The visible presence of all the excellence of God’s character and nature.  No one could stare directly at the glory.  Often it was accompanied by a dark cloud that kept the glory from blinding those who looked

Fullness of grace and truth….we do not behold Him now through signs and images and symbolism.   Now we behold all the fulness of God (which dwelt bodily in Jesus).  Everything you will ever need to see and know of God is seen bodily // physically in Jesus.

  1. The Gospel is a rescue story, and Jesus is the rescuer
  2. The Gospel is a promise and Jesus is the fulfillment of it
  3. The Gospel is a grace story, and it is grace that leads us home

Cowper “God Works in a Mysterious Way”.  Struggled with depression, and guilt, and darkness his whole life.  On Jan 1, 1773 Cowper tried to commit suicide.  It was also on Jan 1 1773 that John Newton’s congregation sang the song “Amazing Grace” for the first time!  Newton wrote the stanza that said, “Through many dangers, toils and snares…”  with his friend, William Cowper in mind.  He had tried numerous times to convince Cowper that all of his sin had been covered by the grace of God.  He had hoped that singing the stanza of this song Newton had just written would persuade his friend to trust in the grace of God.

The Empty Hope of Greed

It is important to remember at the conclusion of our little series that God is the owner of everything.  That means you really own…nothing.  He gives us “all things richly to enjoy.”   When we take an offering to “give” something to God,  we are only giving to God what He already owns.

There is absolutely nothing wrong with having nice things and enjoying them.  The Bible does not condemn wealth or wealthy people.  But it does condemn the love of it.  “For the love of money is the root of all kinds of evil.” When we pursue wealth as an end in itself, it becomes the wellspring of all kinds of evil.

  1. We cannot separate our attitude toward money and material possessions from the true condition of our spirituality.  Your money and your use of it is a test.
  2. You cannot relate to Jesus authentically without dealing with this issue.  Jesus dealt with money (materialism, mammon) more than He talked about faith, or prayer or heaven.  Over 2,350 verses to be exact.  Most of the parables of Jesus are related to money.  You cannot hide and shelter your money as though it has no consequence to your eternal health and well-being.

Covetousness is probably one of the most downplayed yet most prevalent sins we are guilty of today.  All of us.  We have all tasted greed.

The Tenth commandment in Exodus 20:17 warns us, “You shall not covet your neighbor’s possessions.” His wife, his home, his servants, his animals.  Don’t look over the fence and long for what your neighbor has.

Paul pointed out that the law convicted him he was covetous:

“For I would not have known what it is to covet if the law had not said, “You shall not covet.” But sin, seizing an opportunity through the commandment, produced in me all kinds of covetousness. For apart from the law, sin lies dead.”   Romans 7:7-8 ESV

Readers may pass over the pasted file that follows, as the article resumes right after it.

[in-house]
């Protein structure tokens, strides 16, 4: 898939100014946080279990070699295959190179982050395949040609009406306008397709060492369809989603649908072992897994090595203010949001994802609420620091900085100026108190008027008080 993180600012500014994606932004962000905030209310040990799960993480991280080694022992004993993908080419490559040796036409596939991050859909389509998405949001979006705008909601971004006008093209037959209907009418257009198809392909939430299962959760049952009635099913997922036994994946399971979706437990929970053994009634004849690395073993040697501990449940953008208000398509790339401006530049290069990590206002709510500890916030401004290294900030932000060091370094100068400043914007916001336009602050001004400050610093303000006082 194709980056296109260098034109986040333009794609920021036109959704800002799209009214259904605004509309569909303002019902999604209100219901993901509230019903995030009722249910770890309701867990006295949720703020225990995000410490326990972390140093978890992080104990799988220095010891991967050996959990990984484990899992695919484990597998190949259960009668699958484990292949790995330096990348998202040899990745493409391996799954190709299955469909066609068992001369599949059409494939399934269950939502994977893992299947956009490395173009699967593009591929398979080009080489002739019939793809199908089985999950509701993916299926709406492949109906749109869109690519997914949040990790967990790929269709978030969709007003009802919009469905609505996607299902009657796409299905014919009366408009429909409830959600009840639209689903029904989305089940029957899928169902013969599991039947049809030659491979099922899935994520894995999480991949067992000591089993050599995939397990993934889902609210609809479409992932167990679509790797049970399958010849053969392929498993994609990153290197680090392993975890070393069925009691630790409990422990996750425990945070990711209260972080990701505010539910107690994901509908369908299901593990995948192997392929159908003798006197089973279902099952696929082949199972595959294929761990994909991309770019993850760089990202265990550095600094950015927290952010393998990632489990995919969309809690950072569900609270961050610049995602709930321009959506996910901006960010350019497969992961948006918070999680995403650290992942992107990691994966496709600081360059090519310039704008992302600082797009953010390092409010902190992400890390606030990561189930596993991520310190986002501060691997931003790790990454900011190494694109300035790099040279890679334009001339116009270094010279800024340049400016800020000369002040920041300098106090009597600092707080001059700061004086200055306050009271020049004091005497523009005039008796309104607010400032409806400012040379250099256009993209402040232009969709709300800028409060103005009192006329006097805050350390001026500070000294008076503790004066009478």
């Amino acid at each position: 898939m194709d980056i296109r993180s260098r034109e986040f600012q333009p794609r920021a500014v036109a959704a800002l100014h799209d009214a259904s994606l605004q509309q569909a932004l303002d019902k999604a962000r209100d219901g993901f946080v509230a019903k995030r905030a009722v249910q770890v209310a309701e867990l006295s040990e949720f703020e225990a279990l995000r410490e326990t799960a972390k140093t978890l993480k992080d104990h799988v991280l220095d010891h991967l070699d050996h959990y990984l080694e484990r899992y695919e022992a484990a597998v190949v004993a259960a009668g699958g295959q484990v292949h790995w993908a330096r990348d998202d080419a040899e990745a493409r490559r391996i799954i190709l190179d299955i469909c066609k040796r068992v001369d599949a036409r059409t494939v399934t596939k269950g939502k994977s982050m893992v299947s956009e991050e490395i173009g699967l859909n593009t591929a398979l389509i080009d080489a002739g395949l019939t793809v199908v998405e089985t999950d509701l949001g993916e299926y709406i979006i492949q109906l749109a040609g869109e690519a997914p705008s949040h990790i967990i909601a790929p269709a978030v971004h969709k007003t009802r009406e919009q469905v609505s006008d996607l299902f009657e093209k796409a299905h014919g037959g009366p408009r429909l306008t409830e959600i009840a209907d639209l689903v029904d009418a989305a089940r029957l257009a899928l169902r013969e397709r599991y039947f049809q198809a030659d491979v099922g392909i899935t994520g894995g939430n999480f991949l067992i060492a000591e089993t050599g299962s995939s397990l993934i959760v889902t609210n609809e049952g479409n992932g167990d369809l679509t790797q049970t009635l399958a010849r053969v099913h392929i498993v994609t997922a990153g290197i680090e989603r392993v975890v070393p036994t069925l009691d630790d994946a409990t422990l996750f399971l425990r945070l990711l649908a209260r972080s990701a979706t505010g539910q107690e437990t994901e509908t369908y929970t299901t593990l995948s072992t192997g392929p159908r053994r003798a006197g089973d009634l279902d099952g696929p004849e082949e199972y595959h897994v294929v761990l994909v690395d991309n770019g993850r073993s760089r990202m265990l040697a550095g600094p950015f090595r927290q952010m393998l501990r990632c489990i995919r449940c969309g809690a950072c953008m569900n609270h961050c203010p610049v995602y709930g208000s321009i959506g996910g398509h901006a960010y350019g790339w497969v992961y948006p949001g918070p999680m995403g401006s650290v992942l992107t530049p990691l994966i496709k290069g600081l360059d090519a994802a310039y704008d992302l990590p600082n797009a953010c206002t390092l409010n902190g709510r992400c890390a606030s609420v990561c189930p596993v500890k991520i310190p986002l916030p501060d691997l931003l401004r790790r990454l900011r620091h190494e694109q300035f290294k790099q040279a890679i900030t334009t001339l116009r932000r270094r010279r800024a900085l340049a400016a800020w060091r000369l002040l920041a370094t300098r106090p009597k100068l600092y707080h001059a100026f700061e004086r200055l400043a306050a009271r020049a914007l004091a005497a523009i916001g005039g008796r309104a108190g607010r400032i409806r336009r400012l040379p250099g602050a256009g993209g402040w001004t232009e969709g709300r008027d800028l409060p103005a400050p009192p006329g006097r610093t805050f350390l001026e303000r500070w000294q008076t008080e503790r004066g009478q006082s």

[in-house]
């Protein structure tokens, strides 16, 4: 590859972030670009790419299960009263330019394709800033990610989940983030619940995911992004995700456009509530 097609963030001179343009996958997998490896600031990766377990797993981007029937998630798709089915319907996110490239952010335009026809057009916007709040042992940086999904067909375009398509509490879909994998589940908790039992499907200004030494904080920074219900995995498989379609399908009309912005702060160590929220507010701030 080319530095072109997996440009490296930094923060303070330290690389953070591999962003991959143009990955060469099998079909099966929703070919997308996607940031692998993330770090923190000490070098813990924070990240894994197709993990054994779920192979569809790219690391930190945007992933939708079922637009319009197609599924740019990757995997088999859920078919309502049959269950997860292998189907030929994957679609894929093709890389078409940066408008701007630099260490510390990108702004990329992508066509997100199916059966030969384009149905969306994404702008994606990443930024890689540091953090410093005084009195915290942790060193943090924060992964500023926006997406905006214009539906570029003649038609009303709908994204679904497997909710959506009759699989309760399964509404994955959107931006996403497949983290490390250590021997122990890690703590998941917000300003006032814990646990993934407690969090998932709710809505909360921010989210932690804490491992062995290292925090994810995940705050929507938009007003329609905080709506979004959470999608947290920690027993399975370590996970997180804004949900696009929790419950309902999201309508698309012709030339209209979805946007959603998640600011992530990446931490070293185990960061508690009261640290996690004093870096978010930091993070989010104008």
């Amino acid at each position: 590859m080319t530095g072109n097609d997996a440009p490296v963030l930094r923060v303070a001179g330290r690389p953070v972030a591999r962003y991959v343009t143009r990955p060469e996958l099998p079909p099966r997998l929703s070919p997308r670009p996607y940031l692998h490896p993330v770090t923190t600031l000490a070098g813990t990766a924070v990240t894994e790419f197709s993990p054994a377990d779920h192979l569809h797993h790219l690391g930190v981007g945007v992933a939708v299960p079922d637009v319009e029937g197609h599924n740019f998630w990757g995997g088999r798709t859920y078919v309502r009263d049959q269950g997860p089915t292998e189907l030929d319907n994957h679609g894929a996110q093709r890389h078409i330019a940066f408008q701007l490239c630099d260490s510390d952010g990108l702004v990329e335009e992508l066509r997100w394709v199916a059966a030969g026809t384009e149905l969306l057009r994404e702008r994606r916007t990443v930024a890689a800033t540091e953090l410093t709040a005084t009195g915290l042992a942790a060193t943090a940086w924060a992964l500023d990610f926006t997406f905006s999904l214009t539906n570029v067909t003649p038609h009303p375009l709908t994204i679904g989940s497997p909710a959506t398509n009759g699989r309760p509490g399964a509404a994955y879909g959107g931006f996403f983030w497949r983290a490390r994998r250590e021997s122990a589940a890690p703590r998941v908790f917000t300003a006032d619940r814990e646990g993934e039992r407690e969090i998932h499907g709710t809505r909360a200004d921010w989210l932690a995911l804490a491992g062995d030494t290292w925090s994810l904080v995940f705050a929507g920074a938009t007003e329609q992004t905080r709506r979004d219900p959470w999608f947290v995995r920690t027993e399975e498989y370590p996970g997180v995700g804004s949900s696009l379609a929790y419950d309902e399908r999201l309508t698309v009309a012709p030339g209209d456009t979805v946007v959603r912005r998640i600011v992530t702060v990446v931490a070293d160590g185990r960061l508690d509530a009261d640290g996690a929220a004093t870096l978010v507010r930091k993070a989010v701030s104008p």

He lusted for things that he should not.  And in Colossians he makes a startling connection:

“Put to death therefore what is earthly in you: sexual immorality, impurity, passion, evil desire, and covetousness, which is idolatry.”   Colossians 3:5 ESV

What is covetousness?  Idolatry.  You are looking to something or someONE created for your ultimate satisfaction, your ultimate good, your identity, your value… instead of to the God Who created these things.  As Tim Keller wrote, “The human heart is an idol factory.”

Are you an “accidental idolator?” Do you convince yourself that, in fact, your life DOES consist of the things you possess?  If you possessed MORE, you would be happier… more contented… more fulfilled?

Are you trying to prove Jesus was wrong?  Is the focus of your life on getting more, having more?  Do you realize this is all driven by fear?

The early Israelites bowed before the idol of a golden calf because they were afraid:  The idol gave them a sense of security in something they could see.  Covetousness is a default sin that we resort to when we’re afraid.

When we are very young, we covet because we are afraid we are going to miss out on something fun…something good.  Her bicycle is more fun.

When we are hitting adulthood and middle age, we covet because we are afraid we are going to be thought of as unsuccessful… as a failure in life… as less than we could be.  So, we covet power, and prestige, and wealth.  Our fear is we are not measuring up.

When we get older, we covet because we are afraid, we are not going to have security to last our retirement years, or afraid we will not be able to retire at all!

Covetousness is idolatry, and it demands we possess more, own more, make more money…it becomes our ultimate search for significance and meaning in life.  And at its root is fear.

But the Bible says you are serving an idol… a false god… a golden calf… that can never keep its promise to you.

When you see it for what it truly is, you will stare into the abyss of an empty hope.